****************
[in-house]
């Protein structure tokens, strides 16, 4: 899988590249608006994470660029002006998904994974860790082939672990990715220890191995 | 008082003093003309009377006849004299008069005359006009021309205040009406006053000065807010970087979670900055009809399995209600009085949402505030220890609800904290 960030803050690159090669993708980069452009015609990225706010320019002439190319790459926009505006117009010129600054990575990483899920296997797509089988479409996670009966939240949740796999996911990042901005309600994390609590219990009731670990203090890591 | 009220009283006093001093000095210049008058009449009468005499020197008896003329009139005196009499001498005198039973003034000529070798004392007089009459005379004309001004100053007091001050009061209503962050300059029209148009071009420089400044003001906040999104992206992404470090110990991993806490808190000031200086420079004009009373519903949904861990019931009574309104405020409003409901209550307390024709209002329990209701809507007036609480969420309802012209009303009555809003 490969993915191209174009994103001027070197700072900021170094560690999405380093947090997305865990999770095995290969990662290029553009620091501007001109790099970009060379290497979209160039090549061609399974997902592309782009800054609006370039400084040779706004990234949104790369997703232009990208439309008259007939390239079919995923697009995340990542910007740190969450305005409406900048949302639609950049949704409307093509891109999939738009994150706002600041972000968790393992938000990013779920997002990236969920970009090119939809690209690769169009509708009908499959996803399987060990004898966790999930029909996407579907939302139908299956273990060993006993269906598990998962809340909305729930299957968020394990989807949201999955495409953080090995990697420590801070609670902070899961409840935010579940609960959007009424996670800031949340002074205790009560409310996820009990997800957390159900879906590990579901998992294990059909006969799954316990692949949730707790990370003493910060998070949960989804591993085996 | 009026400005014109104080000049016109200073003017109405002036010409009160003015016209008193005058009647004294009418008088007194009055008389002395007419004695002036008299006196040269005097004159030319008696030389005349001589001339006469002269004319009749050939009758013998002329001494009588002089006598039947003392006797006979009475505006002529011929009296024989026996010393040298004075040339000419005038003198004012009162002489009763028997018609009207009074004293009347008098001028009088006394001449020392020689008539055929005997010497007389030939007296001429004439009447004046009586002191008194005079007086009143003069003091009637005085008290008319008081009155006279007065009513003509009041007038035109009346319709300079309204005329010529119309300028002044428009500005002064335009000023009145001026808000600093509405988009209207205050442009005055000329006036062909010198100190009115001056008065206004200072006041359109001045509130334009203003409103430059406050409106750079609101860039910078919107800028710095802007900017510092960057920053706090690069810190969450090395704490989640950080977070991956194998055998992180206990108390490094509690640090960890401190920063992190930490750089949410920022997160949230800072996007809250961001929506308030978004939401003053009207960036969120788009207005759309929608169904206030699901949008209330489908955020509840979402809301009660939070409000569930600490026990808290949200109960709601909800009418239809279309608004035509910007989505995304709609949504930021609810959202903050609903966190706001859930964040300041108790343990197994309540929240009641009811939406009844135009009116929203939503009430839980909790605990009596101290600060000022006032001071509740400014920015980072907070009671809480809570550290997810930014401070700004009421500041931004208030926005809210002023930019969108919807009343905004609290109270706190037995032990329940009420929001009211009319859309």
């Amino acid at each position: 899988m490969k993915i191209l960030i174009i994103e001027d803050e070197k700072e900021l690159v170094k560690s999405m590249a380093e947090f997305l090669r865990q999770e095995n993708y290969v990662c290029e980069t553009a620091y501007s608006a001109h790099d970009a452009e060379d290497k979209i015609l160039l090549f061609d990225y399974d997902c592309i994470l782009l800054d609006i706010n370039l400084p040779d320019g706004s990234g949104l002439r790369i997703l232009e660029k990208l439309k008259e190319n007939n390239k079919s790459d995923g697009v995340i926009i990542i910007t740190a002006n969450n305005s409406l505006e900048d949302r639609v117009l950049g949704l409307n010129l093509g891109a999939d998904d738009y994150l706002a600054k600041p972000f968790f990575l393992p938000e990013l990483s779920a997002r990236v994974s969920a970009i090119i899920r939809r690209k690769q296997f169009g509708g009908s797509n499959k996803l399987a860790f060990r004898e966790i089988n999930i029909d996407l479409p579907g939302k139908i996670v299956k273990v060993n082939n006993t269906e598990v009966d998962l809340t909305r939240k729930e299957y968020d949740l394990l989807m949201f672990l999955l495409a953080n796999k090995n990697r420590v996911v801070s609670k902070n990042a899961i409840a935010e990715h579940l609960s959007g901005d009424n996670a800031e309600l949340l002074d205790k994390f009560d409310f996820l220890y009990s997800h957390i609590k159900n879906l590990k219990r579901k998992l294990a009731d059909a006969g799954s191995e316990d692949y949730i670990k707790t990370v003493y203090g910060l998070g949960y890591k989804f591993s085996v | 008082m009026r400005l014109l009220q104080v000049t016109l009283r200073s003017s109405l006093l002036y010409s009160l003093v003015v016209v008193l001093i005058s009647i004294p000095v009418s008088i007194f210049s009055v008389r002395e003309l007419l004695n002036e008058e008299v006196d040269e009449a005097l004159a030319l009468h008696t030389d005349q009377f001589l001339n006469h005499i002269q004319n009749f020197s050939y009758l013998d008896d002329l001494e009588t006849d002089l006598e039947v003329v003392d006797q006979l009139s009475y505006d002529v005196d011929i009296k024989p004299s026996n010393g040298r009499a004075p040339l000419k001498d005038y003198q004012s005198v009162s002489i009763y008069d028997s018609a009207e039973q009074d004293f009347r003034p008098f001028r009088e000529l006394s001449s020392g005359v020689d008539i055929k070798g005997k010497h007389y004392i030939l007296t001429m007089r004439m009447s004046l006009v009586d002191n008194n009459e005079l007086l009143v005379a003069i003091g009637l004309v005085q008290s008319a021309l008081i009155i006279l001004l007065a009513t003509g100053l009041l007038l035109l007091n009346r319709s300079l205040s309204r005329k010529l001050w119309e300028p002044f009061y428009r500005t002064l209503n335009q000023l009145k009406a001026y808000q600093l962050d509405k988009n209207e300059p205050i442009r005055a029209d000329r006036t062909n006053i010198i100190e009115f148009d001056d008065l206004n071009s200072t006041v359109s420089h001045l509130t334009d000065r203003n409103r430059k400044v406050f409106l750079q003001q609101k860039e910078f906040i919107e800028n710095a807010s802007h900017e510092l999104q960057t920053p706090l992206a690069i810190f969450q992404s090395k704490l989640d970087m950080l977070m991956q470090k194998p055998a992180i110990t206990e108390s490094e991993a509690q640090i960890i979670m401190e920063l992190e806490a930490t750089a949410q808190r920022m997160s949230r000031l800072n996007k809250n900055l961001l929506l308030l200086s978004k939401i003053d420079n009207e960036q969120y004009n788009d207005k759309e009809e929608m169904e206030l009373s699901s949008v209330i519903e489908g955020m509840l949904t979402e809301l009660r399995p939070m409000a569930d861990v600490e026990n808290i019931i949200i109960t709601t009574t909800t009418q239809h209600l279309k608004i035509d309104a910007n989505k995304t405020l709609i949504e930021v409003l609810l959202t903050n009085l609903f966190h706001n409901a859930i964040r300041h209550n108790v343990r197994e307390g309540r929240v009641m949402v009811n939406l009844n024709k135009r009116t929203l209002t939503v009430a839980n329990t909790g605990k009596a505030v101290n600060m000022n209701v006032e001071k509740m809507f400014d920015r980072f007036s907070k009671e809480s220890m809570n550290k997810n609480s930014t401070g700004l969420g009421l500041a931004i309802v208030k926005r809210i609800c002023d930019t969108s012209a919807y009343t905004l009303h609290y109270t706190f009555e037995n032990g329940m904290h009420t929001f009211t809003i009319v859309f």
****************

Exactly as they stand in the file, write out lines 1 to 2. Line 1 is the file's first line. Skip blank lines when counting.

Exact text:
[in-house]
């Protein structure tokens, strides 16, 4: 899988590249608006994470660029002006998904994974860790082939672990990715220890191995 | 008082003093003309009377006849004299008069005359006009021309205040009406006053000065807010970087979670900055009809399995209600009085949402505030220890609800904290 960030803050690159090669993708980069452009015609990225706010320019002439190319790459926009505006117009010129600054990575990483899920296997797509089988479409996670009966939240949740796999996911990042901005309600994390609590219990009731670990203090890591 | 009220009283006093001093000095210049008058009449009468005499020197008896003329009139005196009499001498005198039973003034000529070798004392007089009459005379004309001004100053007091001050009061209503962050300059029209148009071009420089400044003001906040999104992206992404470090110990991993806490808190000031200086420079004009009373519903949904861990019931009574309104405020409003409901209550307390024709209002329990209701809507007036609480969420309802012209009303009555809003 490969993915191209174009994103001027070197700072900021170094560690999405380093947090997305865990999770095995290969990662290029553009620091501007001109790099970009060379290497979209160039090549061609399974997902592309782009800054609006370039400084040779706004990234949104790369997703232009990208439309008259007939390239079919995923697009995340990542910007740190969450305005409406900048949302639609950049949704409307093509891109999939738009994150706002600041972000968790393992938000990013779920997002990236969920970009090119939809690209690769169009509708009908499959996803399987060990004898966790999930029909996407579907939302139908299956273990060993006993269906598990998962809340909305729930299957968020394990989807949201999955495409953080090995990697420590801070609670902070899961409840935010579940609960959007009424996670800031949340002074205790009560409310996820009990997800957390159900879906590990579901998992294990059909006969799954316990692949949730707790990370003493910060998070949960989804591993085996 | 009026400005014109104080000049016109200073003017109405002036010409009160003015016209008193005058009647004294009418008088007194009055008389002395007419004695002036008299006196040269005097004159030319008696030389005349001589001339006469002269004319009749050939009758013998002329001494009588002089006598039947003392006797006979009475505006002529011929009296024989026996010393040298004075040339000419005038003198004012009162002489009763028997018609009207009074004293009347008098001028009088006394001449020392020689008539055929005997010497007389030939007296001429004439009447004046009586002191008194005079007086009143003069003091009637005085008290008319008081009155006279007065009513003509009041007038035109009346319709300079309204005329010529119309300028002044428009500005002064335009000023009145001026808000600093509405988009209207205050442009005055000329006036062909010198100190009115001056008065206004200072006041359109001045509130334009203003409103430059406050409106750079609101860039910078919107800028710095802007900017510092960057920053706090690069810190969450090395704490989640950080977070991956194998055998992180206990108390490094509690640090960890401190920063992190930490750089949410920022997160949230800072996007809250961001929506308030978004939401003053009207960036969120788009207005759309929608169904206030699901949008209330489908955020509840979402809301009660939070409000569930600490026990808290949200109960709601909800009418239809279309608004035509910007989505995304709609949504930021609810959202903050609903966190706001859930964040300041108790343990197994309540929240009641009811939406009844135009009116929203939503009430839980909790605990009596101290600060000022006032001071509740400014920015980072907070009671809480809570550290997810930014401070700004009421500041931004208030926005809210002023930019969108919807009343905004609290109270706190037995032990329940009420929001009211009319859309």